The effect of routine intraoperative tranexamic acid in elective cesarean section
Published: 1 July 2020
International Journal of Advanced Research in Medicine , Volume 2, pp 85-90; doi:10.22271/27069567.2020.v2.i2b.51
Abstract: Objective: To find the role of routine intraoperative tranexamic acid infusion at elective cesarean section.Study Design: Randomized case control studyStudy Setting: AlKarkh Maternity Hospital, Baghdad Iraq.Methodology: A total of 110 term pregnant women presenting in to our obstetric unit during the period between May, 2019 and January, 2020 and who were offered elective cesarean section, were randomly assigned to either receiving intraoperative tranexamic acid 1 gram in 100 milliliter saline infusion or saline infusion. Demographic characteristics were collected for all participants. Ten cases (1 in the tranexamic and 9 in the control group) were excluded as there were associated extensions of uterine incision in order to reduce confounders. A comparison of the outcomes of the two groups was done, it included an intraoperative blood loss determinator, a postoperative blood loss determinator, and an overall loss risk assessment. The corresponding parameters were the intraoperative surgical soaked packs count, average reduction in packed red blood cell volume 24 hour postoperatively, occurrance of postpartum hemorrhage and the overall need to receive blood transfusion. In term of associated side effects of receiving tranexamic acid, we sought whether there was any significant change in the blood pressure as well as the incidence of developing fever. Exclusion criterias were the contraindication to receive tranexamic acid assessed by referral to internist physician specialist review.Results: Confounding factors including patient’s age, parity and gestation length were taken into consideration and found to be similar between the two groups studied. There was a significant difference between the postpartum decline of packed red blood cell volume (PCV) (pvalue 0.001), with mean postpartum PCV in tranexamic group 35.2% versus 33.3% in the saline infusion group. 21.9% of women in the control group had decline of PCV exceeding 10% of preoperative value, versus only 3.3% in studied group. We found that the number of cesareans where additional packs got required was significantly less in tranexamic group (15.3% vs.22%, p=0.001), no cases in the tranexamic group did receive a blood transfusion vs. 7.3% in the saline group (pvalue 0.03).Slightly higher incidence of hypotensive episodes in the tranexamic group (27.1% vs. 12.2%, pvalue 0.07).Fever was found to be more likely following cesarean in the control group (34.1% vs. 18.6%, pvalue 0.06).Conclusion: The use of tranexamic infusion with inducton of anaesthesia at time of elective cesarean section is associated with less risk of intraoperative blood loss improving postoperative packed red blood cell volume decline significantly.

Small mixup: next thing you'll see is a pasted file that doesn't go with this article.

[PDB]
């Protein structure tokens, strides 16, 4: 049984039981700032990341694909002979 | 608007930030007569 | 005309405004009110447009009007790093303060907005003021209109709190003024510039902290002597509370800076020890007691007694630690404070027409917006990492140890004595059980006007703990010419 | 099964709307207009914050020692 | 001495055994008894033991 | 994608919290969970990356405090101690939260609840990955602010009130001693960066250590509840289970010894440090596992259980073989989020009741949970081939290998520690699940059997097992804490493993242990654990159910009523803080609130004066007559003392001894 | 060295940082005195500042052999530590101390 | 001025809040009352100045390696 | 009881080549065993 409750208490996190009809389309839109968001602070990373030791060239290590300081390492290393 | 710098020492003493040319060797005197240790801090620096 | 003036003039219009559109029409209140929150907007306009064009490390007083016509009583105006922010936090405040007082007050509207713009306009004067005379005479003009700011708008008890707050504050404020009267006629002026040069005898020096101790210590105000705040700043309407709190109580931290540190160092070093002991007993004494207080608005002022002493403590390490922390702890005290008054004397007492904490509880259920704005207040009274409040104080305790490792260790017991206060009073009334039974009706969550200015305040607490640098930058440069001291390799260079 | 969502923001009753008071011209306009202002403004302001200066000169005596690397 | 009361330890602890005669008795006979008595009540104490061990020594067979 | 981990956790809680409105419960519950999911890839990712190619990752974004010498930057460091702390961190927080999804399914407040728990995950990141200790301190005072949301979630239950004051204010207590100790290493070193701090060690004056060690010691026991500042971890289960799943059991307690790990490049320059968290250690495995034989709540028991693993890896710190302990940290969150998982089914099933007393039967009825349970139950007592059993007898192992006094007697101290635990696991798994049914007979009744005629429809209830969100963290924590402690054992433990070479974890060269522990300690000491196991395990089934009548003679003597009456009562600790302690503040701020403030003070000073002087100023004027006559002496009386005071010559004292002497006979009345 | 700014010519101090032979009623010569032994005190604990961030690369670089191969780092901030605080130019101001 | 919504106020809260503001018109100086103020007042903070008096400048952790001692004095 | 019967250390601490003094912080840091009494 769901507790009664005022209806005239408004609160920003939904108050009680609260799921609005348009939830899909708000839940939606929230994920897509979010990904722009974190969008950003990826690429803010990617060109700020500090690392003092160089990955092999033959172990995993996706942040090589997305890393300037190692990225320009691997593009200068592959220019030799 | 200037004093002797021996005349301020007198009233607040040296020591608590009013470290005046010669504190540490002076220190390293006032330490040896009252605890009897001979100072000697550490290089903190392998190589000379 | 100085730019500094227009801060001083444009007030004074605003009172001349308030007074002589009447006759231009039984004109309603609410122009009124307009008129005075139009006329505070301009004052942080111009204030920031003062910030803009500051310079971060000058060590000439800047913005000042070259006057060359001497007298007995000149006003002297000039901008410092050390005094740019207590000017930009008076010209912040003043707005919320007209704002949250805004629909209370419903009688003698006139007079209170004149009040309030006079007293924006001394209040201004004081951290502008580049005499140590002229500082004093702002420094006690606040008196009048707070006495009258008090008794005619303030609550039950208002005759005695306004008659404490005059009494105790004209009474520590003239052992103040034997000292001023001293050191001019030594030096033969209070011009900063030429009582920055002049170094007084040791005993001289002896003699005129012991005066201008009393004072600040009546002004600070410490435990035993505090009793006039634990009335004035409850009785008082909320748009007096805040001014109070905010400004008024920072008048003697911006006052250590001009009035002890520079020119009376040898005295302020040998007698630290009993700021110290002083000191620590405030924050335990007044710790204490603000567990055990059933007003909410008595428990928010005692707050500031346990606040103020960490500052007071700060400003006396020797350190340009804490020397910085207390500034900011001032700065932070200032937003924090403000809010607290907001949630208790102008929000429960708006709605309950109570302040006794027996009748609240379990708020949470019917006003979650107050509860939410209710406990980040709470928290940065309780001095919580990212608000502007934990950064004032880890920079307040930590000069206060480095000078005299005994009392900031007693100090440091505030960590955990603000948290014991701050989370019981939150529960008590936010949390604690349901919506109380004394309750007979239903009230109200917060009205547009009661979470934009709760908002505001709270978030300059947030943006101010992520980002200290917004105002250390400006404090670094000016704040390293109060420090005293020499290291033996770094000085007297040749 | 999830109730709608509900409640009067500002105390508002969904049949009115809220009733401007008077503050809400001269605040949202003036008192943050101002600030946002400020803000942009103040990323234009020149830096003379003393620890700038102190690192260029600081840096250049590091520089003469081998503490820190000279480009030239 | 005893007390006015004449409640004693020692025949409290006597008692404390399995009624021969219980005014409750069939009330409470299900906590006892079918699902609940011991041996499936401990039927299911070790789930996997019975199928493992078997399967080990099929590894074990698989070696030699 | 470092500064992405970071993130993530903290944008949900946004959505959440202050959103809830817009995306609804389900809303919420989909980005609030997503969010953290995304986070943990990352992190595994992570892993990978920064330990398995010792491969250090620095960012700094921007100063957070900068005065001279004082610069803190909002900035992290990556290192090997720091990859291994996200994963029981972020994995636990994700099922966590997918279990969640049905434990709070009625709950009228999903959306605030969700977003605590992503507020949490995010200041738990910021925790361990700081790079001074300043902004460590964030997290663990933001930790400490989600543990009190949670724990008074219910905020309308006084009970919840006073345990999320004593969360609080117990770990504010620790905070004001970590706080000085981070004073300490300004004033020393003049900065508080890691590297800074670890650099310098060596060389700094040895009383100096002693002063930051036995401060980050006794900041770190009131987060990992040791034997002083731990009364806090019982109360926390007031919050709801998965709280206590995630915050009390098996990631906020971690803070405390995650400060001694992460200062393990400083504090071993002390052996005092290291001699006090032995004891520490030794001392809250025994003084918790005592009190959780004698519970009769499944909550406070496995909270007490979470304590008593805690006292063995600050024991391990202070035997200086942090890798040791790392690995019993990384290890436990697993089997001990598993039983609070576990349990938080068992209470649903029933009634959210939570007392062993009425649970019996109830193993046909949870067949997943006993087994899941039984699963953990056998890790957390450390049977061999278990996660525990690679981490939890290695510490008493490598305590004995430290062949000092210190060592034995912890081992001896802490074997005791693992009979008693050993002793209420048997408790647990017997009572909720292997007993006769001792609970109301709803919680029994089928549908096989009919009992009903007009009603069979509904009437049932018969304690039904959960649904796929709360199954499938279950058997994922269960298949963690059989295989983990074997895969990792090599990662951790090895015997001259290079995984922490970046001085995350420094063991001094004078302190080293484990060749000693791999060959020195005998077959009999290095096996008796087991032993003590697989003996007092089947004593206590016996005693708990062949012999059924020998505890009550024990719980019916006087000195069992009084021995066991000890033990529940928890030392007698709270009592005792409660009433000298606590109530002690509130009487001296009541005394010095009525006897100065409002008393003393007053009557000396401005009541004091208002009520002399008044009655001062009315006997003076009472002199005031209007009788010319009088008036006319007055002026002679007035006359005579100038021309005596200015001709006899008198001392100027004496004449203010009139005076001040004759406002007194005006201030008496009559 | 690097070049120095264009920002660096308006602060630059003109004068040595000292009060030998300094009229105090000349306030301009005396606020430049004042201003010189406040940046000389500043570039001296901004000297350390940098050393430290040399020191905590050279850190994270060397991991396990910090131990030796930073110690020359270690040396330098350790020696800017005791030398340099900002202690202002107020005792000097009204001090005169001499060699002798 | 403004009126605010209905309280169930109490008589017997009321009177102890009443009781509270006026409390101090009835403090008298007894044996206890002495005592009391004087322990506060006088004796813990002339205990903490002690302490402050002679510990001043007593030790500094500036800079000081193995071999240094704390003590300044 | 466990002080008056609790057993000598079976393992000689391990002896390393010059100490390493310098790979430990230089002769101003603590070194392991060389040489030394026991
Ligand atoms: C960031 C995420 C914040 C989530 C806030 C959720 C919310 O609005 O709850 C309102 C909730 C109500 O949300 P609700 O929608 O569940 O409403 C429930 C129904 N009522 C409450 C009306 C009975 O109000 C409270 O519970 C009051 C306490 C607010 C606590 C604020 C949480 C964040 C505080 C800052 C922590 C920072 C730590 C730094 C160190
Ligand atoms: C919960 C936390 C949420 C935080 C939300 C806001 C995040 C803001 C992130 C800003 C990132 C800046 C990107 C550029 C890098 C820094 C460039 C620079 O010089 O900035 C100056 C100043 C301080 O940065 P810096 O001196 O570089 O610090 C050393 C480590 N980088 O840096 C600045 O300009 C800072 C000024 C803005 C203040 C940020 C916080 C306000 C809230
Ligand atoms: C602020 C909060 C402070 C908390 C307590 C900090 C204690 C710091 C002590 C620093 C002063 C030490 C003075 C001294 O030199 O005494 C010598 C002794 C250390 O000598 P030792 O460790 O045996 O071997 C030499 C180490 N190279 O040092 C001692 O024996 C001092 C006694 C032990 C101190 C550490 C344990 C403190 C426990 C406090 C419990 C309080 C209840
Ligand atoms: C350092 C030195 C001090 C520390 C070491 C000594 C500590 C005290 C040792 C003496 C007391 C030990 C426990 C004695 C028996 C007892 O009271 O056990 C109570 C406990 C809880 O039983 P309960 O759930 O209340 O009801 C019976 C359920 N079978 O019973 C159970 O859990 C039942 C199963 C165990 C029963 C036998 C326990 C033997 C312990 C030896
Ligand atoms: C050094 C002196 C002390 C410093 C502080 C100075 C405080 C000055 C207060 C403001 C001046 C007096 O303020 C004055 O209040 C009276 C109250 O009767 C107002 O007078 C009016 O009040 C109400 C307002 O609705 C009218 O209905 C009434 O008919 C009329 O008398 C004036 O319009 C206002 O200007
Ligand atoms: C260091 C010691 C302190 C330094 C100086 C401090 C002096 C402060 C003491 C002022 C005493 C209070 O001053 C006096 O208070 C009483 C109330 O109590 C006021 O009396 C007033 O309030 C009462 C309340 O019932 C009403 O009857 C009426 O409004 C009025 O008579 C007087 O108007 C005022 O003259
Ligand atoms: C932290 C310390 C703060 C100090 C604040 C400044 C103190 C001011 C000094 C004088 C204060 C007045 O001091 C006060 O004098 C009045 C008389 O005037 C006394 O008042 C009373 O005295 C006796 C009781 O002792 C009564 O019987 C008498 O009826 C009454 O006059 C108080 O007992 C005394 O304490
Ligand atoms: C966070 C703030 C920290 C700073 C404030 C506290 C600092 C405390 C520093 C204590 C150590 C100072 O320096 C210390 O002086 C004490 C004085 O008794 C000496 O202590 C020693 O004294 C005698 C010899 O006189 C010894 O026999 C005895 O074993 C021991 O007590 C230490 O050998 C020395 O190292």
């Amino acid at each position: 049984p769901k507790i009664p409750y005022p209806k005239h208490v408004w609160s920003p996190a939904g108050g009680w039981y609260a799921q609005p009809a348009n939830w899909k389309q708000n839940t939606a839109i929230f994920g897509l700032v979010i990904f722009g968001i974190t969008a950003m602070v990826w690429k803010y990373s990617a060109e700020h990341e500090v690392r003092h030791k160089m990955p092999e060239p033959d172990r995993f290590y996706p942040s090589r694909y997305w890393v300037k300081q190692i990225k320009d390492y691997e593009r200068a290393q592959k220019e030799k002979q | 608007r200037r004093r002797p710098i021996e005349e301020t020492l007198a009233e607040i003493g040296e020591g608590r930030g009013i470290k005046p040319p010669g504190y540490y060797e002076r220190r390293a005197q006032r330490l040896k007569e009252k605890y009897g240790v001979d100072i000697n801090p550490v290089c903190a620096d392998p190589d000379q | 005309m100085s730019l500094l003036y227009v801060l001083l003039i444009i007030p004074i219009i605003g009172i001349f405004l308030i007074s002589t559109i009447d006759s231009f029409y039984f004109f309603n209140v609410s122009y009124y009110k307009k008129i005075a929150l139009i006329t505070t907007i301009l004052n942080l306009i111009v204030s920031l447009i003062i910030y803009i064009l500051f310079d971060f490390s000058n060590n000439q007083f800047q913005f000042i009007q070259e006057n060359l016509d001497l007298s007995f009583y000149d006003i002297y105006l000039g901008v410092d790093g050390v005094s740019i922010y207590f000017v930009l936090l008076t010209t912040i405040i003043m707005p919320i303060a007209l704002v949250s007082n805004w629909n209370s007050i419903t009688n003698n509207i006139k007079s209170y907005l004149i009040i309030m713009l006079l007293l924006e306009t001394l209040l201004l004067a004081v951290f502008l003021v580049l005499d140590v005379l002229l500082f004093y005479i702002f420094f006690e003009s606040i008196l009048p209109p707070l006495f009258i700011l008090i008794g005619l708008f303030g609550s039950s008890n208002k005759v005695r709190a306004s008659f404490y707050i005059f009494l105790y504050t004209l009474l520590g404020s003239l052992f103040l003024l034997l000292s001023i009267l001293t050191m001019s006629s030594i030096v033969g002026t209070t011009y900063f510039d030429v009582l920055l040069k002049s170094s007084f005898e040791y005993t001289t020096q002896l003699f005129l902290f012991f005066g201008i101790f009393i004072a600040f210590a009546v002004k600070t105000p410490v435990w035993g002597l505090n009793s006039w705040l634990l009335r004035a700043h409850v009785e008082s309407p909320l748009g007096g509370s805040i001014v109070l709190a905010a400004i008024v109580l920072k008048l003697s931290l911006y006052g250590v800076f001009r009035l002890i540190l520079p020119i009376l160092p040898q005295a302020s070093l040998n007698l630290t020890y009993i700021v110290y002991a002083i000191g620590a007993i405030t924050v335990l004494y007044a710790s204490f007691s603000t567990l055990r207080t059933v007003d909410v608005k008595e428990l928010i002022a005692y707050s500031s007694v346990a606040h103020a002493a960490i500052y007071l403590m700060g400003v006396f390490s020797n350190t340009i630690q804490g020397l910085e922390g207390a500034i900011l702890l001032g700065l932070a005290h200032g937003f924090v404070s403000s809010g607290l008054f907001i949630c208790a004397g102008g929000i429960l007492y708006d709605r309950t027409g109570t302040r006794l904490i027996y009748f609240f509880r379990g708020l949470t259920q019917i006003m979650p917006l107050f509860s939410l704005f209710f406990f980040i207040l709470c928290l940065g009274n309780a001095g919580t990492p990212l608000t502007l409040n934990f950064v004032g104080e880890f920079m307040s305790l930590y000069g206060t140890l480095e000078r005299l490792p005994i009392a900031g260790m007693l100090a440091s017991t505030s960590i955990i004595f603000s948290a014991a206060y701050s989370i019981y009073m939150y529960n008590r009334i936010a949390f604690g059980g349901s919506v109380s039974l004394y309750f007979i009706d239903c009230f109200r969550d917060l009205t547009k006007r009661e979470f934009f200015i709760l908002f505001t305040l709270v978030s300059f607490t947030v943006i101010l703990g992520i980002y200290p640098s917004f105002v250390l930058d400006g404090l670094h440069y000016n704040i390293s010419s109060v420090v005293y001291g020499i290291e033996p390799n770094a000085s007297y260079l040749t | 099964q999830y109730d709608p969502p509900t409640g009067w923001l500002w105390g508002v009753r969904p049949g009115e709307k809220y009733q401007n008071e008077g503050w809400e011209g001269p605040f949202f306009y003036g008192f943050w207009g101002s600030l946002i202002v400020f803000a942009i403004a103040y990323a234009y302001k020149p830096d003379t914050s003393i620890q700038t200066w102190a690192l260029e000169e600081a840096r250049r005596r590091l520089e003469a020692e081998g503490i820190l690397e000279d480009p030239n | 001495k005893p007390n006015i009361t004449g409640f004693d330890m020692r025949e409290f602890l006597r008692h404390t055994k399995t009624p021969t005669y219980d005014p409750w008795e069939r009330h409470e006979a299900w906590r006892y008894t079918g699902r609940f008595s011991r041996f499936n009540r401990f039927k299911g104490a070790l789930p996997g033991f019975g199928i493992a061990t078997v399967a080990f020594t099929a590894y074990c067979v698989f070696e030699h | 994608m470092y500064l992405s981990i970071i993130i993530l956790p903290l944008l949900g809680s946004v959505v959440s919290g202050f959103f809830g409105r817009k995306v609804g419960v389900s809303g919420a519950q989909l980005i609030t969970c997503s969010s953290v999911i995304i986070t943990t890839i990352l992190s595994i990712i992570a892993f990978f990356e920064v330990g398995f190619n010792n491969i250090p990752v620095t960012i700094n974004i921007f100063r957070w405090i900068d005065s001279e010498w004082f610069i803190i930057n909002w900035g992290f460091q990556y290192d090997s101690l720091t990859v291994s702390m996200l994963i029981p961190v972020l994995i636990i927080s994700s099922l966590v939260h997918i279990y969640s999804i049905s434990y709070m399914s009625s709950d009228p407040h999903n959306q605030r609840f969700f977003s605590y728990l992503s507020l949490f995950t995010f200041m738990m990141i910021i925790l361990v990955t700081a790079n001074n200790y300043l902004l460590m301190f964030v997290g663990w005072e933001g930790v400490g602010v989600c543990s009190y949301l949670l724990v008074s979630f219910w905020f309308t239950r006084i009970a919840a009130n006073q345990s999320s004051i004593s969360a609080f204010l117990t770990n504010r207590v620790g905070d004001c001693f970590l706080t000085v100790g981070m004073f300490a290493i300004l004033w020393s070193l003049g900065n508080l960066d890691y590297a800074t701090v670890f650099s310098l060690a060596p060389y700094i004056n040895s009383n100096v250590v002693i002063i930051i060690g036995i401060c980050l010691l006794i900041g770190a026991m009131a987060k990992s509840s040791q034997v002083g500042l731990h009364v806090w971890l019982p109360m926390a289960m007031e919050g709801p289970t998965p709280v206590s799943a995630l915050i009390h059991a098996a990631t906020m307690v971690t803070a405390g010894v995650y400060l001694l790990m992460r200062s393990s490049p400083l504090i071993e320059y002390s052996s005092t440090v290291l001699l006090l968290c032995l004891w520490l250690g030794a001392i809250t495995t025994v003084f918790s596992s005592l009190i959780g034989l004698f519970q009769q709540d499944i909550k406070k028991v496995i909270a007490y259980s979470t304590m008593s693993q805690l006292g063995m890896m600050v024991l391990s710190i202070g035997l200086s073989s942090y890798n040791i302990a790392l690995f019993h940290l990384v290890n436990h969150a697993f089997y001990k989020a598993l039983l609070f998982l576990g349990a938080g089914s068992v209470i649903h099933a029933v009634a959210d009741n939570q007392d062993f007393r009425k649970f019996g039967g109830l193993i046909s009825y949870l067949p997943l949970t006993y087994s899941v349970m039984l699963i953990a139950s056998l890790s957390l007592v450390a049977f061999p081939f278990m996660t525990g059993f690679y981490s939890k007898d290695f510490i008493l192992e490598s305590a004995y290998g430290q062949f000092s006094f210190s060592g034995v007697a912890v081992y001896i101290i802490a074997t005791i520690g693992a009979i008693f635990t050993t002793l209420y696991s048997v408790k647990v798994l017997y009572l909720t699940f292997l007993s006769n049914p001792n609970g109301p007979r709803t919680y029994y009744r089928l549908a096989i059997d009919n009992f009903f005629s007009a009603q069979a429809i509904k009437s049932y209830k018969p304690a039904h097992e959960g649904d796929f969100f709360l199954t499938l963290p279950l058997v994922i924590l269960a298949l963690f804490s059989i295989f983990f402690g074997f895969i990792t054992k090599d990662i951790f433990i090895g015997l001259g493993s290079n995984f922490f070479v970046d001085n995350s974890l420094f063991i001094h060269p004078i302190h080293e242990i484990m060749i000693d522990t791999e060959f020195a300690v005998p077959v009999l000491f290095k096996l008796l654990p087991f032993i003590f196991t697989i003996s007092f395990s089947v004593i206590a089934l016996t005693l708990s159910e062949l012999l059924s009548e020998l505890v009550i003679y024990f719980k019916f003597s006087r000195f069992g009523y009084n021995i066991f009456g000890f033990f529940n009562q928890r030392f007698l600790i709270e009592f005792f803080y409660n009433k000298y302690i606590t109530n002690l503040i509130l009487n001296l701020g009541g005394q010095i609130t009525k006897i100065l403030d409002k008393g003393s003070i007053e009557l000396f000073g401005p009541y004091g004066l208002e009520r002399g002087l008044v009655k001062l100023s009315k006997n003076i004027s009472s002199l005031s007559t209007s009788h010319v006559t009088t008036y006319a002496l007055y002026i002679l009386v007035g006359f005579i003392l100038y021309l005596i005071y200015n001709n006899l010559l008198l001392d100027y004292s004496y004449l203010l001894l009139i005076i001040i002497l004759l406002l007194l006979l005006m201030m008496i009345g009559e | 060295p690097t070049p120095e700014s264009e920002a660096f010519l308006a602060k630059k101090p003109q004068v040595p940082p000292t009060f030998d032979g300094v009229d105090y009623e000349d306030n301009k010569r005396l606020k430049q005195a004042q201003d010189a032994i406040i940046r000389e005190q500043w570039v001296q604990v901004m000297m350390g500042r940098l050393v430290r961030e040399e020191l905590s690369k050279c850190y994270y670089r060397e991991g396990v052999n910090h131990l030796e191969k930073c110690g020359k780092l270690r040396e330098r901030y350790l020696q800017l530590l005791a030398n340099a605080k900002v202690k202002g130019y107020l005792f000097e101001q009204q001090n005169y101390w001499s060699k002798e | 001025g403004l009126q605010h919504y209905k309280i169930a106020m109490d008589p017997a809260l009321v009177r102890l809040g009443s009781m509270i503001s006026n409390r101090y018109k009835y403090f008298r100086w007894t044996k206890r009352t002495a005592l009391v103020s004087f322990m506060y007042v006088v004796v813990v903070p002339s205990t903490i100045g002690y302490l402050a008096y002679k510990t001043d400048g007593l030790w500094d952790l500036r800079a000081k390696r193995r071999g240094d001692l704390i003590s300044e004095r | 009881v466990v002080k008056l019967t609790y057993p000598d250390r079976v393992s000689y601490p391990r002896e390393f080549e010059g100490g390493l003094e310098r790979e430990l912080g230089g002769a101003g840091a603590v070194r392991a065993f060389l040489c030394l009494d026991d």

Keywords: Blood Pressure / control group / Blood Transfusion / cell volume / saline / Intraoperative Blood Loss / Tranexamic / packed red / Receive Blood
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